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I spluttered and gasped. Thankfully Nicolai wasn’t there to see me. I felt the top of my head to make sure it was still there. The piri piri sauce was explosive to say the least.
A couple of days earlier I’d told our guide Nicolai that us Brits were used to searingly hot sauces. We were the nation that downed vindaloos for fun. I gasped and wiped my eyes and used all of my self control not to reach for any liquid. You could say the local piri piri was spicier than anticipated.
Night time in Punto do Sol on Santo Antao. It’s the island’s version of a tourist resort. I’m glad someone told me that otherwise I might not have realised.
There are some tell-tale signs, low rise builds at the back of the town where our guest house is located. ‘Uptown’ as Nicolai called it. Downtown, where the centre of town, seafront, bars, restaurants and shops are located, lies about 300 metres along the road from uptown. It’s not a big town.
The main square is a typically cobbled affair with a lemony colonial town hall on one side and a simple church on another whilst at the centre are some stone benches where you can access free wifi (in theory).
On a lazy Sunday evening locals were chewing the fat around the sea wall overlooking a mutant diver. There are usually killer sunsets here. It’s a feel-good scene, easy and friendly. We’d grabbed a ringside seat at a snazzy bar/restaurant called Caleta located between humble cottages with peeling plaster façades and bleached window frames. The menu was appealing and quite sophisticated, but a wee bit overpriced. Good enough for a sunset drink but the food prices catapulted the Black Cat Café (Cantinho do Gato Preto), on Rua Direita between the harbour and the square, to the top of the ‘places to eat dinner’ list.
The beer at Caleta was good and the water glasses surprisingly chic but the sunset was a washout or, more accurately, a white-out.
Beer downed, we decamped to the Black Cat Café before the white sun had slipped below the horizon. I liked it immediately. Warm, African vibes and arty with a sassy waitress.
The dining room was half full of European visitors whereas the bar area in an adjoining room was the haunt of locals and expats. Although lower in price than Caleta, the menu was equally appealing with a nice mix of chicken, fish and pasta dishes.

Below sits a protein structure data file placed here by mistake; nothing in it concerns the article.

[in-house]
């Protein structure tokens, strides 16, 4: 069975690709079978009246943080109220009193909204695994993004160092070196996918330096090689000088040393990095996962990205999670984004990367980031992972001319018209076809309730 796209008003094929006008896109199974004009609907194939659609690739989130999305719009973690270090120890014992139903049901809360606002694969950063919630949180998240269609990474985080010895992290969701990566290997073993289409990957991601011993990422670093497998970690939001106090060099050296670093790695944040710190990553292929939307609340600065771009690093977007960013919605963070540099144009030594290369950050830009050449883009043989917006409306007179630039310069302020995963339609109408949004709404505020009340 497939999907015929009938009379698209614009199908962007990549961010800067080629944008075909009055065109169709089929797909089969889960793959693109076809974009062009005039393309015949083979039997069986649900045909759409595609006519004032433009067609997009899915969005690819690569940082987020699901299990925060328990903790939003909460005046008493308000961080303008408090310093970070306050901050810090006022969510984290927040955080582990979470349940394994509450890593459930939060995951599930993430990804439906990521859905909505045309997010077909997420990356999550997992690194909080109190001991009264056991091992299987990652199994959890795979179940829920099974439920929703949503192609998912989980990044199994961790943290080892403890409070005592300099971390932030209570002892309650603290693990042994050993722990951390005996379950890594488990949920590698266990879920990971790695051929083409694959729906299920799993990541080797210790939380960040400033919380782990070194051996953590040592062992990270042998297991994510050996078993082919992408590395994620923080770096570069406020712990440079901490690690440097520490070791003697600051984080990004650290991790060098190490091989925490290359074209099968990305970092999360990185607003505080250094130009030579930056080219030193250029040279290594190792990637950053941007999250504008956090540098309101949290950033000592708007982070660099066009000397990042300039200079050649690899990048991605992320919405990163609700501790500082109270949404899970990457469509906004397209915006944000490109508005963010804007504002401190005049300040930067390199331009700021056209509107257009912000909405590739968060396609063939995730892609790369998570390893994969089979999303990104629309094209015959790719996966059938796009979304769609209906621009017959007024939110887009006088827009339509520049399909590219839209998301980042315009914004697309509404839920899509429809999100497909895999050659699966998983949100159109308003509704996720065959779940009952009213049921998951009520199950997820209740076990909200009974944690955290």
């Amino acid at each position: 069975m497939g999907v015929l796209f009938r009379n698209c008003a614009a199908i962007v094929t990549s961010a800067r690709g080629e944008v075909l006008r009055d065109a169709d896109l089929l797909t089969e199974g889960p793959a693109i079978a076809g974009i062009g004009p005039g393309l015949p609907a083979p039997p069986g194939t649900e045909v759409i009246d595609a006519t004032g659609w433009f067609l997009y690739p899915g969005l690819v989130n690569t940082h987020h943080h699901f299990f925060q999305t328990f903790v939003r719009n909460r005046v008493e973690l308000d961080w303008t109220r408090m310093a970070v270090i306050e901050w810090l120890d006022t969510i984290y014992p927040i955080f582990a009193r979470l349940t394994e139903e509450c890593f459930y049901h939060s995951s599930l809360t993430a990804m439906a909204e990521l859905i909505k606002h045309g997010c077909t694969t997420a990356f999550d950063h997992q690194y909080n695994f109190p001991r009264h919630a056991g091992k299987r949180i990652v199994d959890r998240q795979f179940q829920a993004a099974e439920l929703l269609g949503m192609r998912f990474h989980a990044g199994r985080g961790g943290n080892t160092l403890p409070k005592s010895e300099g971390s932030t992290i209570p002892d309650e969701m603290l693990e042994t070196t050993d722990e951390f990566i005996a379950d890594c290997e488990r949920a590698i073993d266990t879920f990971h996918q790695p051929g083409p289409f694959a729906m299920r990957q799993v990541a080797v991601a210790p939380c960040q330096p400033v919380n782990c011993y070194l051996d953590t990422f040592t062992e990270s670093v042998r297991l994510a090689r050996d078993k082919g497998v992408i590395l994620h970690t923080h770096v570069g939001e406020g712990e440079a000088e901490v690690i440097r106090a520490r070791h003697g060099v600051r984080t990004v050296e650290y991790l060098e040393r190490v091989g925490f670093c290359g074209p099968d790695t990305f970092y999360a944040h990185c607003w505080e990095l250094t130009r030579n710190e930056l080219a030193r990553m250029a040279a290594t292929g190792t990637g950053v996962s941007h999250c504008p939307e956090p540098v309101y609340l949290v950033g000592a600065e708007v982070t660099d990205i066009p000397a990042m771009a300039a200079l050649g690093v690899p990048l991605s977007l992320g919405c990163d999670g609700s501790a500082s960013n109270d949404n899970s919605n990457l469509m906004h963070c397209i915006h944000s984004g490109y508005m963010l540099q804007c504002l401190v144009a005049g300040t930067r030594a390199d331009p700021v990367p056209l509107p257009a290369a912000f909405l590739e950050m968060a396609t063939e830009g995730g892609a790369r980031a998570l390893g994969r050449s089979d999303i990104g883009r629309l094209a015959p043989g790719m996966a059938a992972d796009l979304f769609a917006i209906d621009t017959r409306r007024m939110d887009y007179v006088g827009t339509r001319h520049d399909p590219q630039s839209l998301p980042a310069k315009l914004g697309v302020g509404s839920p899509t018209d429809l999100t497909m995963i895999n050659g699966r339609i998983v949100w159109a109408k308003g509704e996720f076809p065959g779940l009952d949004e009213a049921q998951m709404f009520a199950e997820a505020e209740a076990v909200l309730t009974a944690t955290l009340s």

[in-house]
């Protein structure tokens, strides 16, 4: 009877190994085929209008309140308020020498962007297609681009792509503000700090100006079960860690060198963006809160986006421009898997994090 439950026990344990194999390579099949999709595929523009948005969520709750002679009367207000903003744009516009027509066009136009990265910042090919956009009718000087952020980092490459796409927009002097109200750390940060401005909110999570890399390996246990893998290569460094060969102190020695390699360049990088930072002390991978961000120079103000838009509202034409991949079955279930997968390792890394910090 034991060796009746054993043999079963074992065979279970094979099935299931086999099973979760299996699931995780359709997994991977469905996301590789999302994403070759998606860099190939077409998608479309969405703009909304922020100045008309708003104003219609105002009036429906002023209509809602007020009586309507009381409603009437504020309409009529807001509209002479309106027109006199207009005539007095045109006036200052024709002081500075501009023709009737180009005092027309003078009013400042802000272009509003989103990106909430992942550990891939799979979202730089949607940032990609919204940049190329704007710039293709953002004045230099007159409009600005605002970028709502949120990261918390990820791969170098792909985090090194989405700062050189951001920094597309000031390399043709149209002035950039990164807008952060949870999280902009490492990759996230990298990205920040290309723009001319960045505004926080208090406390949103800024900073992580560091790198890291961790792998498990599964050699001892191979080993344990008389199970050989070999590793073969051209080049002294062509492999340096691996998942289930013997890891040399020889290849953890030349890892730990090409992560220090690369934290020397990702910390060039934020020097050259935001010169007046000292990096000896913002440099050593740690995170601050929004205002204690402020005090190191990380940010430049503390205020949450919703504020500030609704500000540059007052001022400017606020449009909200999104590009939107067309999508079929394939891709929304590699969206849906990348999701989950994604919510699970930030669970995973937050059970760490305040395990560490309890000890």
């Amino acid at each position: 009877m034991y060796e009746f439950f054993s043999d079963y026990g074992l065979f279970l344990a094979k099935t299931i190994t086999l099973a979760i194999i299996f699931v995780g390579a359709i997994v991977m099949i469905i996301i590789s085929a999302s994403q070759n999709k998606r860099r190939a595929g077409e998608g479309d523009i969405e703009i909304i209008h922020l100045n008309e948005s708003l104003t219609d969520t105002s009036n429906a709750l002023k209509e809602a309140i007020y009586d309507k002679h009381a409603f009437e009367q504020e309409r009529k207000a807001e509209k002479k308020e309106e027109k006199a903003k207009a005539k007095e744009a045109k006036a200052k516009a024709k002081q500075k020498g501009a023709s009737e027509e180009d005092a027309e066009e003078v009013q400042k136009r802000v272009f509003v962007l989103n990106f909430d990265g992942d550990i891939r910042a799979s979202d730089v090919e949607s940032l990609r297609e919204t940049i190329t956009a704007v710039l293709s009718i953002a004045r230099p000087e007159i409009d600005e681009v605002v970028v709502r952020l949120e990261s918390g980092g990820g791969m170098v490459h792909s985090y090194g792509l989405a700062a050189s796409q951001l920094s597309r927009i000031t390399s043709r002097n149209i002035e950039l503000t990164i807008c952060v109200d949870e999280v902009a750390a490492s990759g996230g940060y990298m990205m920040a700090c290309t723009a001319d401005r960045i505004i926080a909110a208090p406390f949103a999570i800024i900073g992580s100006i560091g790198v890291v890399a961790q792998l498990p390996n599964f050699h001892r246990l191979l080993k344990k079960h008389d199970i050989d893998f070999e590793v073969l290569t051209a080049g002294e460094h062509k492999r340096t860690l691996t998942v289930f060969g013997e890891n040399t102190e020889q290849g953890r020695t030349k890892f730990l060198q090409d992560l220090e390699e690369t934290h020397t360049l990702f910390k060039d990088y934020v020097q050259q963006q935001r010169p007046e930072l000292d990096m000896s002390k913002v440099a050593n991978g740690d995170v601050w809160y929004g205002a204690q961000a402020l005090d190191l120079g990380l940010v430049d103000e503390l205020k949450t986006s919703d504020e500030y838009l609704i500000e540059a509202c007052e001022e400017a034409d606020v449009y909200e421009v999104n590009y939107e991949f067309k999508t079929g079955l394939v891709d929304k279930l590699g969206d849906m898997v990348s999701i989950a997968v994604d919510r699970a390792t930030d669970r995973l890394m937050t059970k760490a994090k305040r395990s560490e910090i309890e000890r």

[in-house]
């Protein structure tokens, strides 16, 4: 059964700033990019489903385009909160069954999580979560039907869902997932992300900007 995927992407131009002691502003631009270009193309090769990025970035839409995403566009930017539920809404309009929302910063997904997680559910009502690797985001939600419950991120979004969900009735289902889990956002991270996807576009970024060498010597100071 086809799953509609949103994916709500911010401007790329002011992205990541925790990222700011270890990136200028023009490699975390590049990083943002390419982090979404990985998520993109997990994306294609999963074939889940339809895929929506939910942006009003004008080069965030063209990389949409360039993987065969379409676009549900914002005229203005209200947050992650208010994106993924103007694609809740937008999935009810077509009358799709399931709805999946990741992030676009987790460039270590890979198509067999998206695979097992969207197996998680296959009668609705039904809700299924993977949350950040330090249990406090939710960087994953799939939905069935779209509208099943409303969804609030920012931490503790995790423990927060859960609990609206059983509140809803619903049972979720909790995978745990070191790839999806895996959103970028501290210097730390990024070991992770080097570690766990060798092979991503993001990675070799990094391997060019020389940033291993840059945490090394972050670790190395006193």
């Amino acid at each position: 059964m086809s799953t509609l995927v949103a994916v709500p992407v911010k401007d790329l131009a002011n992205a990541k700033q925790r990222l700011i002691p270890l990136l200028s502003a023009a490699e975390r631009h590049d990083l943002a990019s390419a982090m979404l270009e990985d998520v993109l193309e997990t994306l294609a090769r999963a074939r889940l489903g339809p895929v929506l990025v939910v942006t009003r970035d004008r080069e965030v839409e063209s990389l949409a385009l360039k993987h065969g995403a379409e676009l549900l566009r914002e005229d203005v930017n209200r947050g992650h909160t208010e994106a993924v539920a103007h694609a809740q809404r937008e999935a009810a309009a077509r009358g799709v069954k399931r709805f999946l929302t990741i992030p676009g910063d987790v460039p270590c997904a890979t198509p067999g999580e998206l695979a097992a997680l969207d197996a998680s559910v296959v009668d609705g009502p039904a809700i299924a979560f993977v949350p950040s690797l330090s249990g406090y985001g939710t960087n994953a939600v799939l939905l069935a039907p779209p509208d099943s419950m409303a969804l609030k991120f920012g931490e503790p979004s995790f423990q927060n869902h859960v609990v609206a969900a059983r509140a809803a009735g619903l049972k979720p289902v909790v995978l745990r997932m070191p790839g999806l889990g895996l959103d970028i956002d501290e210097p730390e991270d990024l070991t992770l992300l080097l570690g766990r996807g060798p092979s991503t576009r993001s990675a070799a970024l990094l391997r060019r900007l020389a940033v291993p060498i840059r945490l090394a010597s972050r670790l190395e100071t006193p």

We ordered little fried half-moon pies filled with a savoury mix to start. These were pre-empted by a sweet potato pate amuse-bouche with what looked like Jacob’s Crackers.
Sunday night is live music night (Wed also) and as we munched our way through the petiscos a pair of musicians crooned soothingly melodic Cape Verdean songs. These perked up in both volume and energy as our petiscos were replaced by chicken in lime and chilli (hot stuff) and a juicy plate of grilled fish with papaya and tomato salad… plus the sadistic piri piri.
Round about this time the Black Cat Café changed from being a rather demure but extremely pleasant place to eat to a lively joint where food was wolfed exuberantly, drink was glugged enthusiastically and locals gyrated their way skilfully between the tables to the sounds of a more energetic Cape Verdean beat.
The catalyst for the change was the arrival of three attractive local girls which prompted the musicians to up their game and concentrate on more upbeat songs that involved a lot of pointed declarations of love.
The musicians sang, flirted and danced. The sassy waitress affectionately slapped a few male faces in passing in response to a) flirtatious remarks b) more attention on the three girls than on her.
Everyone laughed a lot, sang a lot, danced a lot. Dance partners changed as quickly as empty beer bottles on the tables and people came and went in a constant flow. It was lively, friendly and a people watching paradise – the sort of bar (restaurant) I hate to leave.
Eventually we did manage to drag ourselves away; we still had a journey back uptown to complete…. all three hundred yards of it.
Jack is co-editor, writer and photographer for BuzzTrips and the Real Tenerife series of travel websites as well as a contributor to online travel sites and travel magazines. Follow Jack on Google+